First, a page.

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Ann Arbor 200

Nathan Kelsay & The Buhr Park Fireworks


The city of Ann Arbor is usually fairly quiet on the 4th of July. There are no major fireworks displays, save for a couple small neighborhood celebrations. Residents often scatter across Michigan in search of lakes, cookouts, and holiday festivities. This wasn't always the case, however. Many older townies remember Ann Arbor's annual fireworks shows, and some even remember Nathan Kelsay, the man who made it all happen.

Nathan Kelsay

Nathan Braxton Kelsay Jr. was born January 23, 1917 in Columbia, Kentucky. After serving in World War II, he married Agnes Morris on June 6, 1946. They moved to Ann Arbor and Nathan worked as a meat cutter in local markets. In 1955 he opened his own business, Kelsay's Market, at 3008 Packard Road. Nathan was a colorful character in town known as a talented butcher, astute storekeeper, dedicated gun & saber collector (with many mounted above his meat counter), knowledgeable silver coin expert, habitual storyteller, and left-handed guy with a good sense of humor. In an interview for the Huron Valley Ad-Visor, he once declared "I love to talk to people. I like the feeling that goes with making someone happy by selling them something they want. I'd stay here (in the store) 24 hours a day if the good Lord would let me stand up that long." He lived with his family at 2672 Easy Street, on the edge of Buhr Park, half a mile from his market.

Kelsay's Market 1956
Kelsay's Market Advertisement, Ann Arbor News, February 1956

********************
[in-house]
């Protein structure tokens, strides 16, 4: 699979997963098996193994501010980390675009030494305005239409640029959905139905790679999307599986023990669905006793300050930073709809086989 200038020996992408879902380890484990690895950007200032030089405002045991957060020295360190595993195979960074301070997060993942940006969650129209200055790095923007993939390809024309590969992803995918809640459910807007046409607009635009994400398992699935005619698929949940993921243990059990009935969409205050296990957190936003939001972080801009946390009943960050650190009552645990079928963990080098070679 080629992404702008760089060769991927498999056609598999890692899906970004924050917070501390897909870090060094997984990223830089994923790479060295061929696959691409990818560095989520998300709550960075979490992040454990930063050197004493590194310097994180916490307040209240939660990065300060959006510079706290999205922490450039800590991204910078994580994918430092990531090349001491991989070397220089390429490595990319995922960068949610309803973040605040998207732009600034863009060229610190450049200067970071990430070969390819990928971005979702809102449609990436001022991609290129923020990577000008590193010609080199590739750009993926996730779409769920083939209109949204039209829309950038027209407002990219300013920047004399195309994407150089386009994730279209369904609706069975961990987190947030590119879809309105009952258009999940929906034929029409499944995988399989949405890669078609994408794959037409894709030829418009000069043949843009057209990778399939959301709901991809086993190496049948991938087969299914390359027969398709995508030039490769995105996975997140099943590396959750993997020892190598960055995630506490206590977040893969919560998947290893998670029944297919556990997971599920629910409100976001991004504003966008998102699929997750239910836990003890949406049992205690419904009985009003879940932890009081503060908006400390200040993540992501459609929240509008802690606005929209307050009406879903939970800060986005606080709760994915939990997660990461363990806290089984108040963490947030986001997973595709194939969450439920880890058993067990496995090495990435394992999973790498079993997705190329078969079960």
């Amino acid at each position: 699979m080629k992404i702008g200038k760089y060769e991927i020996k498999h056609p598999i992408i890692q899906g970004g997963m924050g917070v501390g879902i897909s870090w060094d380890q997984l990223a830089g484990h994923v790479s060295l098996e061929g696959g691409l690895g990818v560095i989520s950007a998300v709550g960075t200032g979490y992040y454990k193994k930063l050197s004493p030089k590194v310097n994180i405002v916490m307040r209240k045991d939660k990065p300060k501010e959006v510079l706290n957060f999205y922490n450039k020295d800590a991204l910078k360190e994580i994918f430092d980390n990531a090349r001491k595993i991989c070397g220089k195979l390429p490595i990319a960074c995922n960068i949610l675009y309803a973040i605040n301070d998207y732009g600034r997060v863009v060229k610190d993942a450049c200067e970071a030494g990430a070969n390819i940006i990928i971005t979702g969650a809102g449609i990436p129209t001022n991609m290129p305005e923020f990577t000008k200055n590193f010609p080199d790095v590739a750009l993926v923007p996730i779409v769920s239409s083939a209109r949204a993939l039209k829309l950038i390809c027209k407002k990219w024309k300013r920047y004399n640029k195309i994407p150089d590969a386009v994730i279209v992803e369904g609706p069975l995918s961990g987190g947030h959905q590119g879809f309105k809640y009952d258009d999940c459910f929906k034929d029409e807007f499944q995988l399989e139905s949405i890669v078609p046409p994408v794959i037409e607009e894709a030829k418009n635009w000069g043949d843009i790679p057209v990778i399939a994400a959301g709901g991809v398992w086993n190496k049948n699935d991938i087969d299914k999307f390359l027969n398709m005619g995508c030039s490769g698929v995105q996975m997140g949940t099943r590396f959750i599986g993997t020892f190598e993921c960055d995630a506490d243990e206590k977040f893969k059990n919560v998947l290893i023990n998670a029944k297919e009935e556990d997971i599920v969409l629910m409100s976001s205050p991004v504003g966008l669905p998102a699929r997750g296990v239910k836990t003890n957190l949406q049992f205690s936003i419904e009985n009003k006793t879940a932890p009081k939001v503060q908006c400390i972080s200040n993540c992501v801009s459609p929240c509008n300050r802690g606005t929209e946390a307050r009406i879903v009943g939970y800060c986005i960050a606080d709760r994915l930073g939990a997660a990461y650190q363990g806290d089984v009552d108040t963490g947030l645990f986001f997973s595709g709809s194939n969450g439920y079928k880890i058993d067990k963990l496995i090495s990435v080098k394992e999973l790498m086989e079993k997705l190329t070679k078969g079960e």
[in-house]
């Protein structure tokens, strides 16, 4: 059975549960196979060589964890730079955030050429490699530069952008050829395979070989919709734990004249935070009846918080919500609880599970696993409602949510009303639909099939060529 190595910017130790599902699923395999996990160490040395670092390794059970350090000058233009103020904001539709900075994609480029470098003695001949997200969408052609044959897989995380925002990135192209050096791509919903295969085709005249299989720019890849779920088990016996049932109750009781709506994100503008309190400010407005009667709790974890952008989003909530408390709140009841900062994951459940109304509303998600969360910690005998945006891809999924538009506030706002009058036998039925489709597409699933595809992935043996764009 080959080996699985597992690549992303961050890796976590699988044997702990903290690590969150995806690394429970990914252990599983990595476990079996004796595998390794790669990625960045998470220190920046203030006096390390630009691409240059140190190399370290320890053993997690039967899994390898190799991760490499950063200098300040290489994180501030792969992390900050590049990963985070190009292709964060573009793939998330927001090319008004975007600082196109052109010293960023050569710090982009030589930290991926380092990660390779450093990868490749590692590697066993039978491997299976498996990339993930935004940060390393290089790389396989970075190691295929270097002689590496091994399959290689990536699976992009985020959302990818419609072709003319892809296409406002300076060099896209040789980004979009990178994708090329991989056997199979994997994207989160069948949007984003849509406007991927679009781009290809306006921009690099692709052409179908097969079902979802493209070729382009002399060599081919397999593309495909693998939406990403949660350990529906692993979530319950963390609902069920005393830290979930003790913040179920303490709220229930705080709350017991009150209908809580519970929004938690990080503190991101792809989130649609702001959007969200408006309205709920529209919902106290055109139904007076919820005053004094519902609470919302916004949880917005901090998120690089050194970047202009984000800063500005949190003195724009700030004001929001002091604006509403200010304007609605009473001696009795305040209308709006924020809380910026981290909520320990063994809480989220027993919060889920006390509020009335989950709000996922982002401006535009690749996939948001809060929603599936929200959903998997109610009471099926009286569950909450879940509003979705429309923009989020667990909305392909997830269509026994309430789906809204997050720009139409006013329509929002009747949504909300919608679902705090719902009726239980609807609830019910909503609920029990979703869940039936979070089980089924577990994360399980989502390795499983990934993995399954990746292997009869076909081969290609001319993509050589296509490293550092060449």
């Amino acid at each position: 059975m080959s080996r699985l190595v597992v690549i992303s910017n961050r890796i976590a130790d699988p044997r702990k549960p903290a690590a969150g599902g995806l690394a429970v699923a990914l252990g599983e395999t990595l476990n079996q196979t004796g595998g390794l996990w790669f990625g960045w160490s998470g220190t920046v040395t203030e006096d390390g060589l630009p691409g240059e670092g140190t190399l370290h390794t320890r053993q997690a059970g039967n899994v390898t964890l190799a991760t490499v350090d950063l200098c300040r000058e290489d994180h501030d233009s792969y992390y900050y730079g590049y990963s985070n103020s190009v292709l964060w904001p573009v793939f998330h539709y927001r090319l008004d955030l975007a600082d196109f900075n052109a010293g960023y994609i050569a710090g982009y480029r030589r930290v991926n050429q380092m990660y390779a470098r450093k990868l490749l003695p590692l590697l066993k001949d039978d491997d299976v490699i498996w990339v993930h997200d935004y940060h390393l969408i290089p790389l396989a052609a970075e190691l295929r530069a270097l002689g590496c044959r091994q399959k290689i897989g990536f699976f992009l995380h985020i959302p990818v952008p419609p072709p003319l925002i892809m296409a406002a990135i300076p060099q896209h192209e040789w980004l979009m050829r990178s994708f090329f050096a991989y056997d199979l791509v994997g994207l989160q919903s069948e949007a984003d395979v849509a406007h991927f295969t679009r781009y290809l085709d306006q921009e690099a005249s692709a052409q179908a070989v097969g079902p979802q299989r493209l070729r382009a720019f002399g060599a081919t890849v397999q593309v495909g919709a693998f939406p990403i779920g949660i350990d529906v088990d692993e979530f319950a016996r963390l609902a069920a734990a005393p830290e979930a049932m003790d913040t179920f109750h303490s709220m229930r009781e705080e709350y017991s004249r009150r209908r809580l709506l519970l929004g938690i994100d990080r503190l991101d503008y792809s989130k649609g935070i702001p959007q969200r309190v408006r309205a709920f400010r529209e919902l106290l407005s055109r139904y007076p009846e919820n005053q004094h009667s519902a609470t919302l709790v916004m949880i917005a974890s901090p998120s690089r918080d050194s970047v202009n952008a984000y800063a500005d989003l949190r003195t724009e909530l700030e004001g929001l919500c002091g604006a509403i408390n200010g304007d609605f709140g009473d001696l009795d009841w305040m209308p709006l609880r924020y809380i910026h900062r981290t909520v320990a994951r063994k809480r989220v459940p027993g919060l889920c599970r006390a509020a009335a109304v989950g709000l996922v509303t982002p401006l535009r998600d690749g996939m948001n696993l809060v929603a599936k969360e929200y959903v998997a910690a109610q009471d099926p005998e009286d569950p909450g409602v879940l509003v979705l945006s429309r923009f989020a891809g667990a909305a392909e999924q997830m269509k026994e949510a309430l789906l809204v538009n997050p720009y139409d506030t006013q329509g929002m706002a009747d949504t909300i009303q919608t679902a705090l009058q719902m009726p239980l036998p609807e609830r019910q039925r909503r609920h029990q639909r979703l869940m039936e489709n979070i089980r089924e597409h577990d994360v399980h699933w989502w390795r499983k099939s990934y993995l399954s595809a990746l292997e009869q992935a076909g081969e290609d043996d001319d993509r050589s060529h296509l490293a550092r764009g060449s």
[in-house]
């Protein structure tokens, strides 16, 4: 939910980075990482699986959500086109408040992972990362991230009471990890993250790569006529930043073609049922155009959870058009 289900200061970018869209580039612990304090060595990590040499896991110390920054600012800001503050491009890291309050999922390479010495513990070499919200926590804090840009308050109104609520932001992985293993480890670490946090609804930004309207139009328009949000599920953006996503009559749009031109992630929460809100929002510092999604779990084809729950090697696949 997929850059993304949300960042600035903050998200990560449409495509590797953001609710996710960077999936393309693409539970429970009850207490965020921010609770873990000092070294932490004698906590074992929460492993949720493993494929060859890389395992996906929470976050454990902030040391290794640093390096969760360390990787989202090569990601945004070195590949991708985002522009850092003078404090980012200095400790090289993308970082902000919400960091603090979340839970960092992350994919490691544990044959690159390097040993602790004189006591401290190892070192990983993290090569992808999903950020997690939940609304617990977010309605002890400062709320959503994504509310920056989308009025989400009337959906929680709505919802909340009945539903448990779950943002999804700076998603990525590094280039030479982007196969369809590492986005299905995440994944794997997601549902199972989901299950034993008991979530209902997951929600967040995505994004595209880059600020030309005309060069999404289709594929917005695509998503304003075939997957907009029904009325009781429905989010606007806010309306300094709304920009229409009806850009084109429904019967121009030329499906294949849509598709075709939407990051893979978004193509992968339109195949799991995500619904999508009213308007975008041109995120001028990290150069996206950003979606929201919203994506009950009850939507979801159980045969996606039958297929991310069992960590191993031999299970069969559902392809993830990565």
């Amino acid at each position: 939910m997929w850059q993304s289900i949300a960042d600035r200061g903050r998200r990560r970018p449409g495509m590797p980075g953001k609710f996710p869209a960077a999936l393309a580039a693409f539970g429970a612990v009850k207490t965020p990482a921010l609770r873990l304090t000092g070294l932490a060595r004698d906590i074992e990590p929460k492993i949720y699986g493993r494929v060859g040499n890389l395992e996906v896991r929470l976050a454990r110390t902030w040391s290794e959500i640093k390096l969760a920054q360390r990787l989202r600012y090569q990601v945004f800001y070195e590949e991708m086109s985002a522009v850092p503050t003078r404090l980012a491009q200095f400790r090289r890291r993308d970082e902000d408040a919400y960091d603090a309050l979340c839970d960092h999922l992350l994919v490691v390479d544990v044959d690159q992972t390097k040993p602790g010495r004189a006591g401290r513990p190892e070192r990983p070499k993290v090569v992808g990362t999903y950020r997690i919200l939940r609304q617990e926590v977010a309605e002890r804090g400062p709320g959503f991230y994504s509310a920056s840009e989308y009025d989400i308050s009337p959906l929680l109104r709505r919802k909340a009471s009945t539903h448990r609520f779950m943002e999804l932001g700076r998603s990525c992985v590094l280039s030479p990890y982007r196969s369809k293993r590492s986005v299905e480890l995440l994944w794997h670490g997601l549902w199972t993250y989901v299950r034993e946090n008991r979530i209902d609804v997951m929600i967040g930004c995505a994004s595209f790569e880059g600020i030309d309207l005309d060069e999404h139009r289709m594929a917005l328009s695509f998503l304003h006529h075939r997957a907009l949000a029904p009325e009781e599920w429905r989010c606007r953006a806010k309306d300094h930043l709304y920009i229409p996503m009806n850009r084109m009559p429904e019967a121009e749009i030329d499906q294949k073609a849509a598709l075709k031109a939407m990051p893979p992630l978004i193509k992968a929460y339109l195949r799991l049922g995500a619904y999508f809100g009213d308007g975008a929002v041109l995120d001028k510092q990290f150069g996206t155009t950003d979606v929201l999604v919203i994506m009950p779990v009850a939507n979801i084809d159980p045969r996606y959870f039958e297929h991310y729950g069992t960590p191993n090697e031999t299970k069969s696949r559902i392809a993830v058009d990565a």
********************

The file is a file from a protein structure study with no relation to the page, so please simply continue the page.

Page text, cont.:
Kelsay's Market
Kelsay's Market, 3008 Packard Road, 1972












Fireworks In Ann Arbor?

On July 4, 1957, Nathan, Agnes, and their sons, Pat & Mike, all loaded into the family car, left Ann Arbor, and headed to Ypsilanti's Waterworks Park to watch the holiday fireworks display. According to the Ann Arbor News, a heavy rainstorm at dusk soaked the area, delaying the 10:30 pm show until midnight. "...workers of sponsoring American Legion Post 282 were forced to dig up mortars used to fire the works, dry them out and replace them along the Huron River at Waterworks Park." By the time the show began, many children in the crowd were asleep or crying to go home. Disappointed and frustrated by the evening in Ypsilanti, Nathan Kelsay made the decision to personally bring a 4th of July celebration to Ann Arbor.

The following week, Nathan Kelsay reached out to local businessmen friends, John Frisinger & Edward Hewitt, about his dream of bringing 4th of July festivities into the city of Ann Arbor. Together they founded the Spirit of '76 Club, solely focused on raising money for a local fireworks display. They placed donation jars on the counters of establishments around town, and convinced 38 local business owners to donate to their cause. The energetic butcher and his friends were successful fundraisers; having raised $1,500 they hired the highly regarded American Fireworks Company of Hudson, Ohio. The city of Ann Arbor approved the use of Buhr Park as a fireworks venue, and a spectacular show was planned for July 4th, 1958.

Buhr Park Fireworks, 1958 - 1968